New York, NY: The United Nations (UN) owes India $62 million – the most it has to pay to any country – for contribution towards peacekeeping operations including troops and equipment, the top official of the world body said. With 7,695 troops, India is currently the second largest contributor among all UN troop contributors to its peace keeping mission around the world. Traditionally, India has been among the largest contributor of troops to UN peacekeeping operations, with nearly 1,80,000 troops having served in over 44 of the 69 peacekeeping operations so far.
As on March 31, 2016, the UN owed troop contributing countries a total of $827 million, including $261 million in troop costs and $480 million for equipment for active missions, Under-Secretary-General for Management Yukio Takasu told reporters here last week.
Of this total, he said the UN owed “the largest amount” of $62 million to India, followed by Bangladesh at $59 million, Pakistan at $49 million and Ethiopia at $47 million. He said money owed to troop contributing nations is “always a source of concern because it is very unfair for them that they provide all the valuable troops, personnel and equipment and they are not reimbursed timely because of financial problems”.
India has repeatedly called for the Security Council to consult troop contributing countries before drawing up peacekeeping mandates given that troops now have to function in increasingly difficult and hostile conflict situations across the world’s hot-spots.
Among the countries that owe the UN money is the US, which has to pay 1.3 billion dollars for peacekeeping and 917 million dollars towards regular budget. Takasu said the world organisation’s financial situation is “sound and positive”, noting, however, that there is “some worry” regarding the areas of regular budget and reserves. “The financial situation of the United Nations is generally sound,” he said.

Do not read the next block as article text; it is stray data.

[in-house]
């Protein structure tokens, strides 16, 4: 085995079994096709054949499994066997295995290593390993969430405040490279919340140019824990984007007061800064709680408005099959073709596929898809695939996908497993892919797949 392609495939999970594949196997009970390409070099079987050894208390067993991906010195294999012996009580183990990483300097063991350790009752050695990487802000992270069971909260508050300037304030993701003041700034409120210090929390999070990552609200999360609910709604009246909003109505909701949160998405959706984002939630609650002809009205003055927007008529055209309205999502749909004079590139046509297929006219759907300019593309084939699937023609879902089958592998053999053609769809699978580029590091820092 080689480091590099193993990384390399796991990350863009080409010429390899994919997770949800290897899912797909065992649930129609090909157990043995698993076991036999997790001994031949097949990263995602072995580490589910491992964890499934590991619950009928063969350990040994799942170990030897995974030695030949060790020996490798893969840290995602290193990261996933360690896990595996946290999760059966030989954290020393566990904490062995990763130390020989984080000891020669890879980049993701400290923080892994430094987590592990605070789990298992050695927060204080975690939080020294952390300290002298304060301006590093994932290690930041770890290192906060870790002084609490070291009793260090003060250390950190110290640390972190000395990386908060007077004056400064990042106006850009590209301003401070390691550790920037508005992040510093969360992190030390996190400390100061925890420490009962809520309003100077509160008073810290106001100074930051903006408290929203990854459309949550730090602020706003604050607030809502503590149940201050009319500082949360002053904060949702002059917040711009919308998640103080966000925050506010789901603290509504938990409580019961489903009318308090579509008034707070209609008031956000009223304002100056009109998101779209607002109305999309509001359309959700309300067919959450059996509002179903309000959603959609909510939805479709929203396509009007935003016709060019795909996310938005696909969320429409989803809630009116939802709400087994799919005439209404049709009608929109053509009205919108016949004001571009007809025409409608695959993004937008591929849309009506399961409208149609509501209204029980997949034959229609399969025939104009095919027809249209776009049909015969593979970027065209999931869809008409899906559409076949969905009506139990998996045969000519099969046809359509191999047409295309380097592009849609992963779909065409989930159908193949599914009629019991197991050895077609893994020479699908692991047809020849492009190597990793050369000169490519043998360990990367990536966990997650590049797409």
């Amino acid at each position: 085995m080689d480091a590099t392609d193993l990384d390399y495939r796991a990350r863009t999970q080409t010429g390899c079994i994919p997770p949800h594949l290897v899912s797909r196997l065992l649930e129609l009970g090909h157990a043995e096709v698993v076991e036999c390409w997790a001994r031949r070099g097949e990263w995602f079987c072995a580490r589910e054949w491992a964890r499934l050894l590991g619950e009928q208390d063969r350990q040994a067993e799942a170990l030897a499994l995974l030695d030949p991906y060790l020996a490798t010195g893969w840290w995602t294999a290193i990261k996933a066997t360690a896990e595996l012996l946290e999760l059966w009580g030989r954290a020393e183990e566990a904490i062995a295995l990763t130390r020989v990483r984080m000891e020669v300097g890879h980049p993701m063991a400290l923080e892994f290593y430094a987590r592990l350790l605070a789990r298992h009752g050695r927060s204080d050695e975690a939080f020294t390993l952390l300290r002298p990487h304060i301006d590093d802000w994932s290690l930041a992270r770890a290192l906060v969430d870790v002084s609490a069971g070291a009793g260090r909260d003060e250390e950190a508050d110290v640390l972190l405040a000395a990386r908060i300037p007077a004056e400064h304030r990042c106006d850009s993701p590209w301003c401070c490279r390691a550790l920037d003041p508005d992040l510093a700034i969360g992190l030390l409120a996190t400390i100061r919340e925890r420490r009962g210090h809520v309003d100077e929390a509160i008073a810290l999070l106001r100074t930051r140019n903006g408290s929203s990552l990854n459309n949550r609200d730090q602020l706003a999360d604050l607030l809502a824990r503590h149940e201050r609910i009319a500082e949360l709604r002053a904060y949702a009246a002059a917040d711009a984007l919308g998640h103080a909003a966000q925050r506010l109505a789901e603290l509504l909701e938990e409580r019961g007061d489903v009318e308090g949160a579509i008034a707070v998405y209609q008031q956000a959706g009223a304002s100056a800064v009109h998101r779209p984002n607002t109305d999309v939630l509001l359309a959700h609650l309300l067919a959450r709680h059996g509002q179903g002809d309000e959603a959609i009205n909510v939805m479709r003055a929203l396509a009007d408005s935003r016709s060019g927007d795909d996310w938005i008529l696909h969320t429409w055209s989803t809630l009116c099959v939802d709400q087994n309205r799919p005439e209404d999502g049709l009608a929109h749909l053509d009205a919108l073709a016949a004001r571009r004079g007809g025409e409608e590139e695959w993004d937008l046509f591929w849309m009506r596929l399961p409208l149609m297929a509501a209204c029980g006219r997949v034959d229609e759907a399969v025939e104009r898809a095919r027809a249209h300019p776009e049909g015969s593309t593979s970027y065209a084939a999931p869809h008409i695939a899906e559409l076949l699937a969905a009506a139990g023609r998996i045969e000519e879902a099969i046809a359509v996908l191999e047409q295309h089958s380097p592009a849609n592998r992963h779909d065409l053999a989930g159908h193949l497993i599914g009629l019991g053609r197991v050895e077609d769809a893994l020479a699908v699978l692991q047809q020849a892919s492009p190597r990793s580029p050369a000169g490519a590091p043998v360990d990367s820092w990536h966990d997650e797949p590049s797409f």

His overview to the General Assembly’s Fifth Committee, which is tasked with administrative and budgetary concerns, included details on the four main assessment areas of the regular budget; UN peacekeeping operations; international tribunals; and the Capital Master Plan.
Takasu said the organisation’s cash balances were positive at the end of 2015, except for the regular budget, which showed a shortfall of $217 million, which is being funded by a “very small reserve. I think it’s prudent to review the adequacy of the reserves. The regular budget is always tight in the last quarter of the year, and this is expected in 2016. The question is whether the size of the reserve is good enough,” he added.
For the 2015 regular budget, member States were obligated to contribute a total of $2.771 billion, an increase of $159 million from 2014. Payments received were $237 million higher in 2015 than in 2014, Takasu said. Unpaid assessed contributions stood at $1.43 billion as of April 30, 2016, down $163 million from the same period the previous year. For peacekeeping operations, Takasu said the total of unpaid assessments at the end of 2015 was $976 million, reflecting a decrease of $306 million from the previous year.